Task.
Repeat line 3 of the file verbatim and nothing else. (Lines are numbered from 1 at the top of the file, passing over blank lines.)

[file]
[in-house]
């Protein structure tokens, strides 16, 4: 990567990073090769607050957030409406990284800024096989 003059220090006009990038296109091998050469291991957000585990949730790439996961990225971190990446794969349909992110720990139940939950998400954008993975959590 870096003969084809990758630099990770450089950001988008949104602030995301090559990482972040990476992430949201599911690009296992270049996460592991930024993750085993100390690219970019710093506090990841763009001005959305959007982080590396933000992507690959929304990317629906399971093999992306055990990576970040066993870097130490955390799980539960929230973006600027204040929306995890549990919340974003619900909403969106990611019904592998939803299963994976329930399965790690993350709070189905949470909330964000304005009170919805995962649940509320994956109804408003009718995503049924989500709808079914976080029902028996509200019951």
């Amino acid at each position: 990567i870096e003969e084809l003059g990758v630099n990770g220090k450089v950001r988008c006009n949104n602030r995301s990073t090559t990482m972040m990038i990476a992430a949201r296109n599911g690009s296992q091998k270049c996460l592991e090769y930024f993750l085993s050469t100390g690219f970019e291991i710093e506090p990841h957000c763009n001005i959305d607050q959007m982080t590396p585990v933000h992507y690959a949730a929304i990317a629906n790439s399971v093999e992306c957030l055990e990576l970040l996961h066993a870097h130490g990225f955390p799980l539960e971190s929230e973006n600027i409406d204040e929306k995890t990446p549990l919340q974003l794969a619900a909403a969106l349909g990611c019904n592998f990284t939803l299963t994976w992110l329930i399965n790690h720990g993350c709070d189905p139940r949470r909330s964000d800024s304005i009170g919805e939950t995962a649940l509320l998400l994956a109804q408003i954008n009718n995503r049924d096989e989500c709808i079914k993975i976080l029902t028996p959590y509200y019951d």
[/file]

């Amino acid at each position: 990567i870096e003969e084809l003059g990758v630099n990770g220090k450089v950001r988008c006009n949104n602030r995301s990073t090559t990482m972040m990038i990476a992430a949201r296109n599911g690009s296992q091998k270049c996460l592991e090769y930024f993750l085993s050469t100390g690219f970019e291991i710093e506090p990841h957000c763009n001005i959305d607050q959007m982080t590396p585990v933000h992507y690959a949730a929304i990317a629906n790439s399971v093999e992306c957030l055990e990576l970040l996961h066993a870097h130490g990225f955390p799980l539960e971190s929230e973006n600027i409406d204040e929306k995890t990446p549990l919340q974003l794969a619900a909403a969106l349909g990611c019904n592998f990284t939803l299963t994976w992110l329930i399965n790690h720990g993350c709070d189905p139940r949470r909330s964000d800024s304005i009170g919805e939950t995962a649940l509320l998400l994956a109804q408003i954008n009718n995503r049924d096989e989500c709808i079914k993975i976080l029902t028996p959590y509200y019951d």